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  • Opioid and opiate are terms often used interchangeably when discussing substance abuse or pain management. 

    However, it’s a common and widespread misconception that these two words mean the same thing when they’re actually different. 

    Opioids Vs. Opiates

    Opiates are naturally occurring. They are derived directly from the poppy plant and often come in the form of opium, morphine, or codeine. 

    In stark contrast, opioids are synthetic or semi-synthetic and the main active ingredients are formed chemically. An opioid produces similar effects to an opiate, which can include pain relief and harmful side effects . 

    Some widely known opioids include oxycodone, hydrocodone and methadone.  Opiates include codeine and morphine.

    So, in relation to these two terms, where does fentanyl fit in? 

    Is Fentanyl An Opioid?

    According to the National Institute on Drug Abuse, fentanyl is formally categorized as a synthetic opioid analgesic. Fentanyl is a prescription drug commonly prescribed to treat patients with chronic pain or severe pain post-surgery. 

    Common prescription brand names of fentanyl include Sublimaze, Duragesic, and Actiq.

    Is Fentanyl An Opiate?

    Fentanyl is a synthetic opioid and one of the most dangerous substances on the market today. Because it’s created in the lab and not naturally occurring, fentanyl is considered an opioid and not an opiate.

    Fentanyl Drug Facts

    In 2015, the Drug Enforcement Administration (DEA) released an official health warning nationwide about the dangers of fentanyl. 

    The abuse of prescription opioids had skyrocketed across the country, but this new opioid drug was an alarming substance that caught both law enforcement and health care institutions by complete surprise. 

    By 2018, the CDC found that in the United States alone, two out of three drug overdose deaths were due to an opioid. 

    Even more alarming, they discovered that synthetic opioids (primarily fentanyl) were the driving force behind all drug overdose deaths between 2012 to 2018, with a dramatic 12-fold increase over that time period.

    Fentanyl Side Effects

    As a prescription drug, fentanyl is normally prescribed to treat advanced cancer pain. 

    Some side effects of fentanyl may include:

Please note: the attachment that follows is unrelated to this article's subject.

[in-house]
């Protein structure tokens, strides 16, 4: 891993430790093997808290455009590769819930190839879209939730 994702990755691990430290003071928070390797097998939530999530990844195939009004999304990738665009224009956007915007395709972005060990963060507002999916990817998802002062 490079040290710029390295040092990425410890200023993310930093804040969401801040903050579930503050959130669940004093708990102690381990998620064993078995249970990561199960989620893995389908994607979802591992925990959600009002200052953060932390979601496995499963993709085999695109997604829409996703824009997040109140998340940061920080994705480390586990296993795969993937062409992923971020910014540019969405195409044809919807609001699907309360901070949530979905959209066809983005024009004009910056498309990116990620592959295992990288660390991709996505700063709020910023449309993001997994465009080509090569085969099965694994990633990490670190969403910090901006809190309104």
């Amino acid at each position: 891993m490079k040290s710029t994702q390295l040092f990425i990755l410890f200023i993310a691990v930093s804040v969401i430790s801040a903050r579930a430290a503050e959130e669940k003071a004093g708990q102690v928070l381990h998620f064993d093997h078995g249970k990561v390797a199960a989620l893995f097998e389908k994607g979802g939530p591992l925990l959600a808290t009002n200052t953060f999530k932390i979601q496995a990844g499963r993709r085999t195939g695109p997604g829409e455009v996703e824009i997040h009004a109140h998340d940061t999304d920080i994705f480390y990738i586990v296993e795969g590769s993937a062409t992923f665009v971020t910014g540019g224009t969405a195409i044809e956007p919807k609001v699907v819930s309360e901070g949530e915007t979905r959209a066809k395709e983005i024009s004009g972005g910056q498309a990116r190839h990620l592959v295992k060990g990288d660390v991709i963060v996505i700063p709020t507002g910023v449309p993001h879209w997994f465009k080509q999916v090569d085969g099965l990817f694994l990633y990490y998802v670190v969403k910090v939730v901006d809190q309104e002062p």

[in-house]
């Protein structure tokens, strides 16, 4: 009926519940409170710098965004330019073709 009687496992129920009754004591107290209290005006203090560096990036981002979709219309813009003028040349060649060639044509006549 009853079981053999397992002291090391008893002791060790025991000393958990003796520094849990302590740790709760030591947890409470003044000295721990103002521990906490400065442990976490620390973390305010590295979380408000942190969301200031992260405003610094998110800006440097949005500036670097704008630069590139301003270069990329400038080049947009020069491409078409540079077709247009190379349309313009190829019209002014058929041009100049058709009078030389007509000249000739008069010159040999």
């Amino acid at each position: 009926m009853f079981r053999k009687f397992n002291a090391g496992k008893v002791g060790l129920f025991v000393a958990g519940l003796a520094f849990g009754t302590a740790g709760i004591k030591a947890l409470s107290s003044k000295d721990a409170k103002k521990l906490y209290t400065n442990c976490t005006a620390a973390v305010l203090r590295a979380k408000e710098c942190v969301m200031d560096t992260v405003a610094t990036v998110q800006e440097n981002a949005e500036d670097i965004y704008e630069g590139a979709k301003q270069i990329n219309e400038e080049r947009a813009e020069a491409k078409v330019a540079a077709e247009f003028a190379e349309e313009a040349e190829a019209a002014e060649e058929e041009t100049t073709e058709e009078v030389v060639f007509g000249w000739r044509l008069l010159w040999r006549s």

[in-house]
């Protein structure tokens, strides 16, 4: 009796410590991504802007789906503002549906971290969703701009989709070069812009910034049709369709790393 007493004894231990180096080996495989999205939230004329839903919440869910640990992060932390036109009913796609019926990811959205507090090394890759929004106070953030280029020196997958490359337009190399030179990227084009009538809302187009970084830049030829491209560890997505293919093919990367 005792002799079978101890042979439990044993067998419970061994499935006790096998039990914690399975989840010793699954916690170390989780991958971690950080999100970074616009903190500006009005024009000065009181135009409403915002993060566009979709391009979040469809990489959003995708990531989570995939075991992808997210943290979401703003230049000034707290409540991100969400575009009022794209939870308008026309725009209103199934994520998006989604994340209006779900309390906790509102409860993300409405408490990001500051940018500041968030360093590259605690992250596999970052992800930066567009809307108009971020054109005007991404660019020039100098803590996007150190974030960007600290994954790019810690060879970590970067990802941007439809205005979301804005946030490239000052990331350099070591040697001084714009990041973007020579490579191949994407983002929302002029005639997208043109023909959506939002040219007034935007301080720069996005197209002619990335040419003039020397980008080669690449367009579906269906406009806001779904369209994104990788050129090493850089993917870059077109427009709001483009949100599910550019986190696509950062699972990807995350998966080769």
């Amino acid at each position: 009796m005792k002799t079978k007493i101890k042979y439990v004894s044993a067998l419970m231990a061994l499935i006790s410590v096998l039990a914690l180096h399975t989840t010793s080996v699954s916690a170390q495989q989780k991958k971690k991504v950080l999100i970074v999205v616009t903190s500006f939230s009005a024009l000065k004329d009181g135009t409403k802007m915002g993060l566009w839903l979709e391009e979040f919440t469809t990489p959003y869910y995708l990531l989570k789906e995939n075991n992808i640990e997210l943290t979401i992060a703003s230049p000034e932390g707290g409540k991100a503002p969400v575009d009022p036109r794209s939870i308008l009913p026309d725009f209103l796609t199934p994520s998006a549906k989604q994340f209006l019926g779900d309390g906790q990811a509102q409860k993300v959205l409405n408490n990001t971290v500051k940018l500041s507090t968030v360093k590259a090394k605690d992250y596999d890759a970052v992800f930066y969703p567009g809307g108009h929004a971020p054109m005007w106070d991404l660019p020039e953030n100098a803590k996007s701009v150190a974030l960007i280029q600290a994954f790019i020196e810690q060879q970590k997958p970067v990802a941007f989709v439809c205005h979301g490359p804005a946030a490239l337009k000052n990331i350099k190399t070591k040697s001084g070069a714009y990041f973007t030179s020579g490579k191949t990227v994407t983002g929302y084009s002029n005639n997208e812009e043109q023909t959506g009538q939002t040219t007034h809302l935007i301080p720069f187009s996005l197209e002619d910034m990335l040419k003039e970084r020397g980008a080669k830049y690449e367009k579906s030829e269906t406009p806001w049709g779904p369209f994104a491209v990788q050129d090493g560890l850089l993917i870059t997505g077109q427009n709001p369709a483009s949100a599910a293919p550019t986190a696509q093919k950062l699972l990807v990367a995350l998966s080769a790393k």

• relaxation
    • euphoria
    • pain relief
    • sedation
    • drowsiness
    • dizziness
    • nausea
    • respiratory depression

    Fentanyl Street Names

    As a street drug, fentanyl may be referred to as “China Girl,” “Dance Fever,” or even “Goodfellas.”  Individuals struggling with substance abuse often try purchasing heroin not knowing that they are actually buying Fentanyl. 

    Transactions like these can often result in a deadly overdose.

    Fentanyl Overdose

    In the instance that an individual experiences an opioid overdose, it’s common for healthcare providers to administer naloxone. Naloxone is a powerful medicine that is injected to reverse a fentanyl overdose, and halt the effects of the toxic opioid in the body.

    Fentanyl Withdrawal Symptoms

    Long-term use of fentanyl can lead to a strong and lasting drug dependency, which means withdrawal symptoms may occur if you suddenly stop use.

    Withdrawal symptoms can include:  

    • sweating 
    • restlessness 
    • runny nose 
    • chills
    • stomach cramps
    • muscle weakness
    • nausea and/or vomiting
    • anxiety 
    • increased respiratory rate
    • insomnia 

    Due to the potency of fentanyl, it’s recommended that no one should detox from this drug without professional medical assistance. 

    If you or a friend or family member is struggling with substance use, it’s important to seek professional support at a substance abuse treatment program. 

    To learn more about the comprehensive treatment options available for opioid addiction, please contact an Ark Behavioral Health specialist today.

    Written by Ark Behavioral Health Editorial Team
    ©2022 Ark National Holdings, LLC. | All Rights Reserved.
    This page does not provide medical advice.
    Sources

    Centers for Disease Control & Prevention - US Opioid Prescribing Rate Maps | Drug Overdose
    National Institute on Drug Abuse - Fentanyl
    National Institute on Drug Abuse - Overdose Death Rates
    U.S. Drug Enforcement Administration - Fentanyl is a synthetic opioid

    Medically Reviewed by
    Kimberly Langdon M.D.
    on March 18, 2022
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